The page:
The purpose of the "The Popes and Slavery" by Father Joel Panzer is to collect the primary material on the papal encyclicals and to provide some brief background material on the history, purpose and effect of the encyclicals. Father Panzer succeeds in his appointed task: this book is an excellent resource for primary source materials on the subject of papal teachings on slavery. I have often had to go to the internet to get copies of Sicut Dudum and I was not aware of a few of the other sources. The encyclicals and Instructions from the Vatican on particular circumstances involving slavery are collected in Latin and English in the appendix. The format is neatly put together and the commentary is easily accessible.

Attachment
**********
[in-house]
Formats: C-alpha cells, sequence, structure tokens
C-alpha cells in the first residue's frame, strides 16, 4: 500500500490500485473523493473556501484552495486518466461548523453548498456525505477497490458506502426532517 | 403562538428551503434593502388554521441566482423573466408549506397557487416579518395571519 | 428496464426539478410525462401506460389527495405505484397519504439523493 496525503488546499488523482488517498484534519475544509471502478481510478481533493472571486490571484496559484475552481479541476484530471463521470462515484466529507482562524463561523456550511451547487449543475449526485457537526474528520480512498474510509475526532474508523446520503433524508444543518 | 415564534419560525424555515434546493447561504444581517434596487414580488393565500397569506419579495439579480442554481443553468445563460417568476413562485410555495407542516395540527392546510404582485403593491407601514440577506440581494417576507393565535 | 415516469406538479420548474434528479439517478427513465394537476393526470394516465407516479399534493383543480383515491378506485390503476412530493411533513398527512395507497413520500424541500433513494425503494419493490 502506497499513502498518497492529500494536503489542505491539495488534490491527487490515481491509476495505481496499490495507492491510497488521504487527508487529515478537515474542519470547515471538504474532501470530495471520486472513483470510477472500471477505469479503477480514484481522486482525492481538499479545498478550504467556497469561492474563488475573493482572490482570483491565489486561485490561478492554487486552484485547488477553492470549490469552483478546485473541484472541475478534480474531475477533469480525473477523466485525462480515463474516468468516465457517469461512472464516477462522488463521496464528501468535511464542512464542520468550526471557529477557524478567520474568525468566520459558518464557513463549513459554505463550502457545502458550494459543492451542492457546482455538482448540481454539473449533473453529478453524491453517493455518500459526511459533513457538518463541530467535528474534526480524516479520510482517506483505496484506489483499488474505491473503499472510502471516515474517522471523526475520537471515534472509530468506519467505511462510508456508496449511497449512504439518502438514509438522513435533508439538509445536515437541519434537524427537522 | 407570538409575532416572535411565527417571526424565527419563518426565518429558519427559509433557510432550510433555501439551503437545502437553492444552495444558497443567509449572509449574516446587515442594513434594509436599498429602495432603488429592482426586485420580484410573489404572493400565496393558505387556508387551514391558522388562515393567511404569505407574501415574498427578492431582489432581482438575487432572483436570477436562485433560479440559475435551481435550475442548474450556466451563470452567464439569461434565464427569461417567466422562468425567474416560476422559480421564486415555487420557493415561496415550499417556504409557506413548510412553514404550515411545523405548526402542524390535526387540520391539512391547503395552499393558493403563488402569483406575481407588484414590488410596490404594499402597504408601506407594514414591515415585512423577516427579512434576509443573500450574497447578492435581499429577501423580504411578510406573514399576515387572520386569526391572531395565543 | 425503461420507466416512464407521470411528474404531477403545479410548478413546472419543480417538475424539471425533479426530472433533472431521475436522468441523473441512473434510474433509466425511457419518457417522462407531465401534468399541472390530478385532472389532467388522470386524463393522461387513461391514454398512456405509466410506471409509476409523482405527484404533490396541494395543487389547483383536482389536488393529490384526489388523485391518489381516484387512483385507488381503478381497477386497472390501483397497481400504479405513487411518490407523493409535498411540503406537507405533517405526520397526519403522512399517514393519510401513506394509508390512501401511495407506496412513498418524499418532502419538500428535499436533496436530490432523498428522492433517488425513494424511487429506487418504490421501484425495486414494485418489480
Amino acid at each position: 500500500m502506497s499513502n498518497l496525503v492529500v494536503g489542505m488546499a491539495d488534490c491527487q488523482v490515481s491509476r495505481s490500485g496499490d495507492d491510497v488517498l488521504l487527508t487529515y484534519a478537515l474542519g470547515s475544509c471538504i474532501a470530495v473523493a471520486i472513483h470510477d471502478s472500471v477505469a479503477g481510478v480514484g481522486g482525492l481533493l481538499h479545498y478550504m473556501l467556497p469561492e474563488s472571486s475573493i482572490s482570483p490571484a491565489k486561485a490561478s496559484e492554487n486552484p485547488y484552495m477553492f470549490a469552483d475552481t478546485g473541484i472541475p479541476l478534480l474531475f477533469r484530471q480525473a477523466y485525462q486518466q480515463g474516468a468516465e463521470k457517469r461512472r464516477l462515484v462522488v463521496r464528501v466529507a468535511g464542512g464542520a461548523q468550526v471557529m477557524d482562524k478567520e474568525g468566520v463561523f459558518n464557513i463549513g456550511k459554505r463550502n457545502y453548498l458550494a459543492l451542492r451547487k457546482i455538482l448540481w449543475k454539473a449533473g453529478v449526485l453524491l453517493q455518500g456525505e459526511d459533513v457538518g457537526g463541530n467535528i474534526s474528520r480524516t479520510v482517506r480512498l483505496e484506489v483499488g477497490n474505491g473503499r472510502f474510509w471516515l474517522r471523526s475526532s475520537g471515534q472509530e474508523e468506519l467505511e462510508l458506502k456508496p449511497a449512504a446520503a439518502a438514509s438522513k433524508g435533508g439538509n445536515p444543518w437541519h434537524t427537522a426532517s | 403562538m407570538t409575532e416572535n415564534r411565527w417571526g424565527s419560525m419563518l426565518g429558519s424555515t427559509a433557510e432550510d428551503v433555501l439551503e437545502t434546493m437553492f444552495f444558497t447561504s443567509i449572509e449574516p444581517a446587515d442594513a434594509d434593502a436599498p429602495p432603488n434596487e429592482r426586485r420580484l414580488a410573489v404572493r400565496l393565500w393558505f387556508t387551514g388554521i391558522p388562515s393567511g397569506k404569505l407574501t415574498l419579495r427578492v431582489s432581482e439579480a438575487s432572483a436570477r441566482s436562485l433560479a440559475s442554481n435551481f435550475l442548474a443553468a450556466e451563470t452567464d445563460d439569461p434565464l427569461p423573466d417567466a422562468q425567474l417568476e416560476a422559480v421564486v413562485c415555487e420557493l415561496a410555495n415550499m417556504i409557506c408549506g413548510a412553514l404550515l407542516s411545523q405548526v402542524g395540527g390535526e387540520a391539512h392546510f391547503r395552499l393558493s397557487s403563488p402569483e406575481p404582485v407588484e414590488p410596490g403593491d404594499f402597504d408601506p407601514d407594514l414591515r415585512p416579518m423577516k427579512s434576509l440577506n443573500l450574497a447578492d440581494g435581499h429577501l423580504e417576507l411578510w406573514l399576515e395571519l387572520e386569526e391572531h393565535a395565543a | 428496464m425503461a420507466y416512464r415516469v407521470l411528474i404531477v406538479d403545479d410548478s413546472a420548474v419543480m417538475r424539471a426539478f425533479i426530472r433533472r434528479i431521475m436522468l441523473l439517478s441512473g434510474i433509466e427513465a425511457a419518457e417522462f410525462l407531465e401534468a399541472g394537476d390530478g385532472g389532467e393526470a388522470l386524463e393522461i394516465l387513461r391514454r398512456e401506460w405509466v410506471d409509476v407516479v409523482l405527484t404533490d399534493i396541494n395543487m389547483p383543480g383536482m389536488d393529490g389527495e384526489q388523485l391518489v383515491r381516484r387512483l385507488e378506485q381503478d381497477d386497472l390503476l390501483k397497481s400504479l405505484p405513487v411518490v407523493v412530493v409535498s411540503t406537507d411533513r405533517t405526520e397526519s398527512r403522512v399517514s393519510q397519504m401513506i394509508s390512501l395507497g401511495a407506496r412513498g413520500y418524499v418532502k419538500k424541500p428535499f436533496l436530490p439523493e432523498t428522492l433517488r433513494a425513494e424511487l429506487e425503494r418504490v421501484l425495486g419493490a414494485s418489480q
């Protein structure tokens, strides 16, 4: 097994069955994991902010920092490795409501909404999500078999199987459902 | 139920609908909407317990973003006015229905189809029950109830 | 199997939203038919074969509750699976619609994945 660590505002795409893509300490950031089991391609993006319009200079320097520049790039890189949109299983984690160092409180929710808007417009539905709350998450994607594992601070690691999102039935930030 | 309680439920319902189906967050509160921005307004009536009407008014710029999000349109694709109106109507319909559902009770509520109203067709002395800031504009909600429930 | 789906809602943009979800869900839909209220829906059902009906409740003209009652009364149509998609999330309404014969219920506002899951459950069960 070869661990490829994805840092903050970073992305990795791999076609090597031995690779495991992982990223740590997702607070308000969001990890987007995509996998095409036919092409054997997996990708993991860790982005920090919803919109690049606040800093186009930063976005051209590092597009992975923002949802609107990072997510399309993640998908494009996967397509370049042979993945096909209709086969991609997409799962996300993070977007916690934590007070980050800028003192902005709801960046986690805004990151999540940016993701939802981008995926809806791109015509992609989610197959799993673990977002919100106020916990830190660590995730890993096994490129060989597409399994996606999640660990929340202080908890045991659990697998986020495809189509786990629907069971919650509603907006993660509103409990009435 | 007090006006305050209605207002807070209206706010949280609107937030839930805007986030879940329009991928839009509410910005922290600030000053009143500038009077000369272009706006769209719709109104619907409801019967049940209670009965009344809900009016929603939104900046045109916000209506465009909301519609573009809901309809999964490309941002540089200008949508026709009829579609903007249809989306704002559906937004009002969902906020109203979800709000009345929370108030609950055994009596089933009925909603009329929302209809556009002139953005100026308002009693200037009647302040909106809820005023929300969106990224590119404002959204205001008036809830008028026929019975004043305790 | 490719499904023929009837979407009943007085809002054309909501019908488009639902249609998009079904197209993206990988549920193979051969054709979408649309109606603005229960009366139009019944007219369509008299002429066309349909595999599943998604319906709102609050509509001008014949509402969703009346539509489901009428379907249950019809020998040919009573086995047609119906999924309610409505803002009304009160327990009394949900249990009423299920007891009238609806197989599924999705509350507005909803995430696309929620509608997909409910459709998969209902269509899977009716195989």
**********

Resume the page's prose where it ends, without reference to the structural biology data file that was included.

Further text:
My criticism of the book is that it does not go far enough, which, admittedly, was the express intention of Father Panzer. Father Panzer advises the reader that he doesn't intend to discuss "just title servitude." "Just title servitude" is a form of servitude or slavery that arises from being properly convicted of a crime or being a soldier captured in battle. Father Panzer alludes to the concept, but apart from pointing out that "just title servitude" exists into the present day - as recently as 1949, the Geneva Convention permitted "the detaining power to utilize the labor of prisoners of war" (p. 3), Father Panzer does not spend much time discussing the theory of just title servitude.